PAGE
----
"[T]hrough history, recent history in particular, Republicans have opposed things like Social Security, Medicare, even civil rights legislation, but then, once they lost, they took some deep breaths and moved on, and then finally ended up embracing many of these major changes in -- in laws and in the way we do business here," the News Hour host amazingly said to his guest Sen. Jon Kyl (R-Ariz.).
Of course, nothing could be further from the truth, and Kyl quickly corrected Lehrer (video embedded below the fold with partial transcript and commentary, relevant section at 4:40, h/t Cubachi):
What is it about Republicans, lefty talker Ed Schultz complained to his radio listeners on Friday, that they can't "reach across the aisle" and give President Obama everything he wants?
Schultz proceeded to demonstrate how his own reach falls short.
First, Schultz lambasted Sen. Jon Kyl, R-Ariz., for criticizing Obama's appearance on "The Tonight Show With Jay Leno" last week. Not because of Obama's revealing gaffe about the Special Olympics, but for schmoozing with Leno at a time of widespread economic anxiety.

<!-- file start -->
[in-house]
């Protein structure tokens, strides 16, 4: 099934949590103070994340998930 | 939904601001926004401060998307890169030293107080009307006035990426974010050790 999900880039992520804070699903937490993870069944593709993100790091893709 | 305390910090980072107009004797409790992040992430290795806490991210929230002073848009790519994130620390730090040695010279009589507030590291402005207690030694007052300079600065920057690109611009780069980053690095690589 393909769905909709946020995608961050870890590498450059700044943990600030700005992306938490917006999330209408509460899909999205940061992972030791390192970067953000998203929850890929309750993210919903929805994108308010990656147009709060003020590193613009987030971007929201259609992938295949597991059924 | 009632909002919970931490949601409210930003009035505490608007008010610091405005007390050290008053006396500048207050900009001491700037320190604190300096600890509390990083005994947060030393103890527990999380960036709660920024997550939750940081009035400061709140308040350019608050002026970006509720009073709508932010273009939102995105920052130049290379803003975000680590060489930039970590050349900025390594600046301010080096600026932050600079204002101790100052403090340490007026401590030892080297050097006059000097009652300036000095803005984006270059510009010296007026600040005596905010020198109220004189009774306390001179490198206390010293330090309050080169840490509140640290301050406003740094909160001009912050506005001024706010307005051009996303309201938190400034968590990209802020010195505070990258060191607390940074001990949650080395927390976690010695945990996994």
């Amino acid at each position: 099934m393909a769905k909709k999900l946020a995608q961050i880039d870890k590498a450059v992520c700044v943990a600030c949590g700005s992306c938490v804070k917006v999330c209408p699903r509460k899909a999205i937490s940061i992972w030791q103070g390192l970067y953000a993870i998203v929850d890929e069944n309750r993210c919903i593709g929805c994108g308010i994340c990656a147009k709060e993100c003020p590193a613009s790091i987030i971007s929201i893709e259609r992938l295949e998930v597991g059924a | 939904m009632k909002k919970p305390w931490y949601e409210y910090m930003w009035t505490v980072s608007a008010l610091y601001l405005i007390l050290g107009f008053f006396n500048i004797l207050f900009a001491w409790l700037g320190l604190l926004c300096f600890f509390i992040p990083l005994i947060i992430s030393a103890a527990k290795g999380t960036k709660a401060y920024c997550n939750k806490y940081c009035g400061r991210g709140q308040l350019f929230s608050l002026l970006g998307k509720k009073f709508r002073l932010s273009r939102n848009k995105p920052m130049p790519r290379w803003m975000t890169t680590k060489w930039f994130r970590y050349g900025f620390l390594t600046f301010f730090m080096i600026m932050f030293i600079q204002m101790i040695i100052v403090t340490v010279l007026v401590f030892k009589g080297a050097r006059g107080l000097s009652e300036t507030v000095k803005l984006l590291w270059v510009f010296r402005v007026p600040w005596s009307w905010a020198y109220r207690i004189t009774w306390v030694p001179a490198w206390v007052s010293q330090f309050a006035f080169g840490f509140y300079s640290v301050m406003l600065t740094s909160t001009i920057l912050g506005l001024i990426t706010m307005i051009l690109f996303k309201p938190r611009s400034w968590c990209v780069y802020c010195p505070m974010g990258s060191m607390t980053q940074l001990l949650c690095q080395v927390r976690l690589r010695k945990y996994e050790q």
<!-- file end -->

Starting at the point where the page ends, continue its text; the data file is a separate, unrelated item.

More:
Here's what Schultz said about Kyl after playing a clip of Obama's remarks, followed by Kyl's criticism (click here for audio) --
The Land of Lincoln had a seasonally adjusted unemployment rate of 7.3% in July, up 2.2% from the previous year's 5.1%. That puts Illinois, along with California, in a tie for fourth place in the worst state unemployment rate derby, behind only Michigan (8.5%), Mississippi (7.9%), and Rhode Island (7.7%).
Illinois' 2.2% year-over-year unemployment rate increase is the third largest in any state, behind only tiny Rhode Island's 2.7% and smaller state Tennessee's 2.3%. Over 80% of Illinois' deterioration has occurred in the last three months, as its March unemployment rate was only 5.5%.
With Eliot Spitzer gone, Chuck Schumer moves to the head of the list of smugly self-righteous New York pols. So it was particularly satisfying to see Sen. Jon Kyl [R-AZ] put Schumer is his place on This Week with George Stephanopoulos today.
A guest with Kyl for purposes of discussing the economy, Schumer clearly came in with a game plan: to analogize President Bush to the man who presided over the beginning of the Great Depression: Herbert Hoover. After Schumer tried it twice, Kyl had had enough and unleashed a riposte as devastating as it was reasoned.